IMPORTANT UPDATE: Thank you all SO MUCH for helping us reach our initial $4000 goal! As most of you know, the $4000 goal was the first milestone that we had to reach in order for the project to definitely happen! We now have enough money to build TWO MARIMBAS! Yea!!!
I also got word that there is a strong chance we will receive a $1500 grant to put towards the project.
So here we are: The total cost to build ALL FIVE of the marimbas for the school is $10,400. Kickstarter and the credit card company take 10% so that adds $1000. So the total cost we are hoping to raise is $11,400. We received $2000 from the school, and with the $1500 grant that means that to completely fund this project, we need the kickstarter total to be: $7900.
Can you help us reach the goal of $7900 by the end of this campaign?
My name is Joel Laviolette. I live in Austin, TX, and I play traditional Zimbabwean music. I lead a Zimbabwean style marimba band called Rattletree Marimba.
I also build all of our own marimbas, and the instruments for many of my students.
Jane Rundquist (the woman in the picture) is the music teacher for the Texas School for the Blind and Visually Impaired (TSBVI). She saw us at a local show and immediately felt that the the marimbas would be perfect for her students.
As you all know, funding for schools has really been tough these days, so they weren't able to get the funds together for a new set, but they did get the money together to buy a used Bass Marimba and Baritone Marimba.
Last fall, I delivered the used Bass Marimba and Baritone marimba to the school. It was a really exciting day! Once the marimbas were set up, I started playing on the bass, and kids started coming in drawn to the sound.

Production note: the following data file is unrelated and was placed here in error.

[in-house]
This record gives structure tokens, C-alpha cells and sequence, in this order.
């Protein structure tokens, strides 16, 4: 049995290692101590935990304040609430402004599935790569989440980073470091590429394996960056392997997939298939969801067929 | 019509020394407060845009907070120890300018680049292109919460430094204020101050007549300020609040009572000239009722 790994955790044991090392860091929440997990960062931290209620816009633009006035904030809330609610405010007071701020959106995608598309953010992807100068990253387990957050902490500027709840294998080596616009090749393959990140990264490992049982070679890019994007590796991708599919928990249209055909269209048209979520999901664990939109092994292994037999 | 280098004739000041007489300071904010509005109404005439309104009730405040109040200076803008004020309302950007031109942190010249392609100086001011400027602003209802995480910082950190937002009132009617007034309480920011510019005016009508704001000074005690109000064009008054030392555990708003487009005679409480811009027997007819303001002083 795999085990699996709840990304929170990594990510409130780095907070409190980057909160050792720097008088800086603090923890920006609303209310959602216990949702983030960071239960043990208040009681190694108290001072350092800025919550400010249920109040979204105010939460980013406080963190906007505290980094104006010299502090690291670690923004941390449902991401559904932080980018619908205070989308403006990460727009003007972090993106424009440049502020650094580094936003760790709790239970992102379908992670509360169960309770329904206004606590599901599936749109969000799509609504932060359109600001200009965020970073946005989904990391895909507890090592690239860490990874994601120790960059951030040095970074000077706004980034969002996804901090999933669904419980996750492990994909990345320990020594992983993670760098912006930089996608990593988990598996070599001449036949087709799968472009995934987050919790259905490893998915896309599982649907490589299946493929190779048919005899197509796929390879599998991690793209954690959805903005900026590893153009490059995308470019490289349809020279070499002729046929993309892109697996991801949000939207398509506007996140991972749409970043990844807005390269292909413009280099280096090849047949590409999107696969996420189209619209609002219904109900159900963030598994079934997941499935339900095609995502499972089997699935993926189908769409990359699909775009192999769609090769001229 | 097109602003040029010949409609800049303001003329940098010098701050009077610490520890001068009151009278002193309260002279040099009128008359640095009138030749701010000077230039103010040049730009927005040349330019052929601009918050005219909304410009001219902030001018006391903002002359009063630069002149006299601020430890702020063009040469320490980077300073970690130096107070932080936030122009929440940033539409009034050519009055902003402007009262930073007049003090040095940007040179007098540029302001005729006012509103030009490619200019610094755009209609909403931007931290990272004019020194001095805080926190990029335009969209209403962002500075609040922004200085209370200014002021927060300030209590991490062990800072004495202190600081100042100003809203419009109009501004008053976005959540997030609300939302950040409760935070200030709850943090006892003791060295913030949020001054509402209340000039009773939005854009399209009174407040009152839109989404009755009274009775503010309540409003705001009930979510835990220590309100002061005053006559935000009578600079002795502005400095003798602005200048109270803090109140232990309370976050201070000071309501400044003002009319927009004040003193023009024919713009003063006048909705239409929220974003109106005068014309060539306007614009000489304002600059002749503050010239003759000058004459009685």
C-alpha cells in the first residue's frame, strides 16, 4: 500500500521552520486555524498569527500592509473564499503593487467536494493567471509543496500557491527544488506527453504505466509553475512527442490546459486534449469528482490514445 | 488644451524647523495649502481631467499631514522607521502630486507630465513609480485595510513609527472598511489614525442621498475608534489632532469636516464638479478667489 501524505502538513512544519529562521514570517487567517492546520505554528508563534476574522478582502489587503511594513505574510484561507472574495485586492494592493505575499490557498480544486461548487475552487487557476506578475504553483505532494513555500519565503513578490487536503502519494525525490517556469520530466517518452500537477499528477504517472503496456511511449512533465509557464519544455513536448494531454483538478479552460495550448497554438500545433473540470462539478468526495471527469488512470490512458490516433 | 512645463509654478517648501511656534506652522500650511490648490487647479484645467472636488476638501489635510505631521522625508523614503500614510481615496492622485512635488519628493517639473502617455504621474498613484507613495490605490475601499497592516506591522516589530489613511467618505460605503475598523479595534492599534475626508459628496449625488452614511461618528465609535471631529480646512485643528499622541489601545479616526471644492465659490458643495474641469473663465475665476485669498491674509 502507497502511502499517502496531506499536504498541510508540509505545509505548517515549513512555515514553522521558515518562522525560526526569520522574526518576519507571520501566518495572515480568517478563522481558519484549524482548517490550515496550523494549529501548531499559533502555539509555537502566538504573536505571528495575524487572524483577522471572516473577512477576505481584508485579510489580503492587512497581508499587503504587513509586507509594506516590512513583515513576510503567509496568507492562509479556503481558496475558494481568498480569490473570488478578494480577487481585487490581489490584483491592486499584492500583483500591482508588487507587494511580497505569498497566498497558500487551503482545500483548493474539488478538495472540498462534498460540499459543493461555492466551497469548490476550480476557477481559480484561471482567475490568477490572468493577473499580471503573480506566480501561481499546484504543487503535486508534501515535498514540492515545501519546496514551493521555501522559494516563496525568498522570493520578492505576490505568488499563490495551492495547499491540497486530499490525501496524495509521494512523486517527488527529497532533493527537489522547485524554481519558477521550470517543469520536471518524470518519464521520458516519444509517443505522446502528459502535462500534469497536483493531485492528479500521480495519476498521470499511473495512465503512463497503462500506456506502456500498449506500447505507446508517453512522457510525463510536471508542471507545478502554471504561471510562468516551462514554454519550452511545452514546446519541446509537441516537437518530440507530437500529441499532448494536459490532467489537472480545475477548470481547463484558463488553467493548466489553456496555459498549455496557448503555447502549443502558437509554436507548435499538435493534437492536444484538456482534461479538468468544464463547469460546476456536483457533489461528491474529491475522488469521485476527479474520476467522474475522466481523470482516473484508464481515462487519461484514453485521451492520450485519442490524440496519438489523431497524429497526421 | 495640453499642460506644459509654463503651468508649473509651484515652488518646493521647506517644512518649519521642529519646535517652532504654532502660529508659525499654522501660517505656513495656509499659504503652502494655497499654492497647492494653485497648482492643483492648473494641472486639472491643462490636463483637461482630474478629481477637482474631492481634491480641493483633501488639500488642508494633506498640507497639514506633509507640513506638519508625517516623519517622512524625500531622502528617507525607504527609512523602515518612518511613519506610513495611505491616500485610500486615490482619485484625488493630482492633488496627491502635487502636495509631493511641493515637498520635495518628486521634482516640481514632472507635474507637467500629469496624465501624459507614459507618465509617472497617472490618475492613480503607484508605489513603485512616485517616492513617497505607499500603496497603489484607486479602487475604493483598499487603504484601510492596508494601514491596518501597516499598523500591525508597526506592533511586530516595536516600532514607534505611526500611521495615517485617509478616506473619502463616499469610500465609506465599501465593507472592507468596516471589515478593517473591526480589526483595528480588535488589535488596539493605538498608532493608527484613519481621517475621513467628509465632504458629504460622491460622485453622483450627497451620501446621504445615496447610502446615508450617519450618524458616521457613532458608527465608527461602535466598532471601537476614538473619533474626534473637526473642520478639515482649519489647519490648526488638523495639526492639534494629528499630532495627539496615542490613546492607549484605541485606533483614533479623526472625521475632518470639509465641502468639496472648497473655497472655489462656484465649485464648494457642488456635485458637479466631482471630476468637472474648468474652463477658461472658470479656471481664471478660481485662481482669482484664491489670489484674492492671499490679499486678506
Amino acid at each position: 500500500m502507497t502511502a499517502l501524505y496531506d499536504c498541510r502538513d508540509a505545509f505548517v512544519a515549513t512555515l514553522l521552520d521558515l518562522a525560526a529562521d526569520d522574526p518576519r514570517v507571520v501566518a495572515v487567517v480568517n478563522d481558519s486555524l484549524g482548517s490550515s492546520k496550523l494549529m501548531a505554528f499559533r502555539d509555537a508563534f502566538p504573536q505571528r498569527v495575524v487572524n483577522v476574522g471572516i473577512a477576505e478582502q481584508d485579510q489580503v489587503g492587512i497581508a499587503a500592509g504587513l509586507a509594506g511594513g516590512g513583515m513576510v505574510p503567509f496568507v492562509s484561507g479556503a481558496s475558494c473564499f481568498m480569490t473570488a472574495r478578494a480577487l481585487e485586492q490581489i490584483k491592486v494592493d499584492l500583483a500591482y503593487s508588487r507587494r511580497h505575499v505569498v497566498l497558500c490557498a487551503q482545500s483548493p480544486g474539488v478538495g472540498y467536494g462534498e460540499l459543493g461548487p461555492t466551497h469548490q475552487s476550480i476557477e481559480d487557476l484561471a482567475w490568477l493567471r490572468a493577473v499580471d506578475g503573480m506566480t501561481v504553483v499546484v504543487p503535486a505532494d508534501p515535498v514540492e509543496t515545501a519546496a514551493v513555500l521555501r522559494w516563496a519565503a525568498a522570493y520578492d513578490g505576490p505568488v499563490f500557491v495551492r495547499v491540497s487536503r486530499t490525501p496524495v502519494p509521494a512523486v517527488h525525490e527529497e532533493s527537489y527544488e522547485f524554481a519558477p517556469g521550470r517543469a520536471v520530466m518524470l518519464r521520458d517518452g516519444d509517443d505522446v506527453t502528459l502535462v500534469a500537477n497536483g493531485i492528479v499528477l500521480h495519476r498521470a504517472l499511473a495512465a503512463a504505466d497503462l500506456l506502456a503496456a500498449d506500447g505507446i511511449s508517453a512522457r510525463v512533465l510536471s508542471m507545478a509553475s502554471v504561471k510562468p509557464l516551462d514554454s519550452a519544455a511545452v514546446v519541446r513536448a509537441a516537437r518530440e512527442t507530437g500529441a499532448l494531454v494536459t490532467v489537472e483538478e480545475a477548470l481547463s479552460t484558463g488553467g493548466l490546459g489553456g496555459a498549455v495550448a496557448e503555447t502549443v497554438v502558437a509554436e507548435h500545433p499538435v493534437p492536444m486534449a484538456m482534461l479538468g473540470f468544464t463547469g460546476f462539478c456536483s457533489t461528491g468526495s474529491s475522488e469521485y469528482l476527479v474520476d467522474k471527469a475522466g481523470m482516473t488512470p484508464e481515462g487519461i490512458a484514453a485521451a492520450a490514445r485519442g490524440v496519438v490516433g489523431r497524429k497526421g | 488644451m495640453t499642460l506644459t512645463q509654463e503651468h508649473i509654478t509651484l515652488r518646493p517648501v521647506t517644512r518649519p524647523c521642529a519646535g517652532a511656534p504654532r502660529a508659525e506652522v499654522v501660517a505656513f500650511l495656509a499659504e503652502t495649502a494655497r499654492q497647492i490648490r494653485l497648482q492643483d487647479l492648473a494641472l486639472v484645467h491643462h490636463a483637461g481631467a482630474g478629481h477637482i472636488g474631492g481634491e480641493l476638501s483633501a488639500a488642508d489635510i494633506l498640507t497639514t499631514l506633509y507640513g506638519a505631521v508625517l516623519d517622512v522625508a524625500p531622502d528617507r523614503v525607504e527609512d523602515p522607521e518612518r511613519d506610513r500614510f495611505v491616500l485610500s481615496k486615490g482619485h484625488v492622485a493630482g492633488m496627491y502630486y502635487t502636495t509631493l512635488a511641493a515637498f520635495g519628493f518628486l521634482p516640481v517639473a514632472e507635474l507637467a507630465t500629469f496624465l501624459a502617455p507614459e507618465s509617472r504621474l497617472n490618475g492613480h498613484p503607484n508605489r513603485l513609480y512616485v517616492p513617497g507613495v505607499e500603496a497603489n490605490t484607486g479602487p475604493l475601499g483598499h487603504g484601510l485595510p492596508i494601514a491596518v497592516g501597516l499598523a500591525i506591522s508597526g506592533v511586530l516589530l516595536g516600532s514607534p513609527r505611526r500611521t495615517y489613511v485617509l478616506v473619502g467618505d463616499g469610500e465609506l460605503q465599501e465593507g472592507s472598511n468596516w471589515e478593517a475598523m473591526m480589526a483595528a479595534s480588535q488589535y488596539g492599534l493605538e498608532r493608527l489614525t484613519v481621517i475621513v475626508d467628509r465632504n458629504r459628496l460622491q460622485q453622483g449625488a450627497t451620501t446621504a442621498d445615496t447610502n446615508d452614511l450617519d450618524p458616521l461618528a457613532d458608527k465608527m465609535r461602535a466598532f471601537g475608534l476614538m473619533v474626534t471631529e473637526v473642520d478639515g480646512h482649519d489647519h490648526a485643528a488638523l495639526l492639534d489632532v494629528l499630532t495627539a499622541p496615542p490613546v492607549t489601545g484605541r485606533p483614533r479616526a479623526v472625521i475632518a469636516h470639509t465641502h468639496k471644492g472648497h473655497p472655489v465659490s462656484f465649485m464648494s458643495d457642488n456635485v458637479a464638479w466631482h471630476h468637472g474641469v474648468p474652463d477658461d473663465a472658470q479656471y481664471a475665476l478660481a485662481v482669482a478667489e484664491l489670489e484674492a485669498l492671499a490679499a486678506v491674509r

I didn't know this, but at TSBVI, there are a number of both deaf and blind students. One girl in particular came in and she was deaf and blind. She had an assistant with her that would communicate with her by doing hand gestures as they were holding each others hands.
She could feel the vibrations of the Bass Marimba as I played. She had a huge smile on her face, and whenever I stopped, she'd gesture that she wanted me to keep playing. It was a really humbling experience to see the power of music.
When I experienced that moment, I saw how important this is for these kids. Just because they are blind (and some are deaf as well) the power of the music still is able to uplift them and excite them!
The Zimbabwean style marimba bands usually consist of seven marimbas-the Bass and Baritone that they already have,and also two tenor marimbas and three soprano marimbas. Right now, two kids can play at once. With a full set, a whole class of 11 kids can play at once together.
Because the school does not have the funds for a complete set, I decided to go to you-the community. With your support, I can buy the materials and take the time involved to build these marimbas. It will take me about 3 months of solid work, so other than materials, you are just paying for me to be able to focus on this work and still feed my kids :)
Thanks for considering it!
I am setting the project limit very low. $4000 is enough for me to build 2 marimbas, but to build the full set is quite a bit more (about $8000). Since Kickstarter only gives you the funds if you meet your goal, I figured it is better to set the goal low. If you can afford to pay more, every bit will go towards the next marimbas.
Thanks you so much for your support! Even if you can't afford to financially support this project, please help by spreading the word! Thanks!
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